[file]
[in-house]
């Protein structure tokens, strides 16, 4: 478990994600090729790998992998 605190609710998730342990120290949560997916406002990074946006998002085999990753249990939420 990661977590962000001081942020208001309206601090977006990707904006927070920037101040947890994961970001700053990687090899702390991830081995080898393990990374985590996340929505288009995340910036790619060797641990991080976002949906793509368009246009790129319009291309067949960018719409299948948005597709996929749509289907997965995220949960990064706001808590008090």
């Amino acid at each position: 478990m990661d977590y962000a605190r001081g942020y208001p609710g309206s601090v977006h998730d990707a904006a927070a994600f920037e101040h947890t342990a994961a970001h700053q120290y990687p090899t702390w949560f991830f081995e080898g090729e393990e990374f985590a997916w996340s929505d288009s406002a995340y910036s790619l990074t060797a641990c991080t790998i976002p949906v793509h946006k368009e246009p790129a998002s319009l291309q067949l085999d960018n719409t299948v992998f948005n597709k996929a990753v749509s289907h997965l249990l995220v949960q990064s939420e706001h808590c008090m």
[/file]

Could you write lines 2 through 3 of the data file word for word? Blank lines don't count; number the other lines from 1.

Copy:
């Protein structure tokens, strides 16, 4: 478990994600090729790998992998 605190609710998730342990120290949560997916406002990074946006998002085999990753249990939420 990661977590962000001081942020208001309206601090977006990707904006927070920037101040947890994961970001700053990687090899702390991830081995080898393990990374985590996340929505288009995340910036790619060797641990991080976002949906793509368009246009790129319009291309067949960018719409299948948005597709996929749509289907997965995220949960990064706001808590008090």
């Amino acid at each position: 478990m990661d977590y962000a605190r001081g942020y208001p609710g309206s601090v977006h998730d990707a904006a927070a994600f920037e101040h947890t342990a994961a970001h700053q120290y990687p090899t702390w949560f991830f081995e080898g090729e393990e990374f985590a997916w996340s929505d288009s406002a995340y910036s790619l990074t060797a641990c991080t790998i976002p949906v793509h946006k368009e246009p790129a998002s319009l291309q067949l085999d960018n719409t299948v992998f948005n597709k996929a990753v749509s289907h997965l249990l995220v949960q990064s939420e706001h808590c008090m």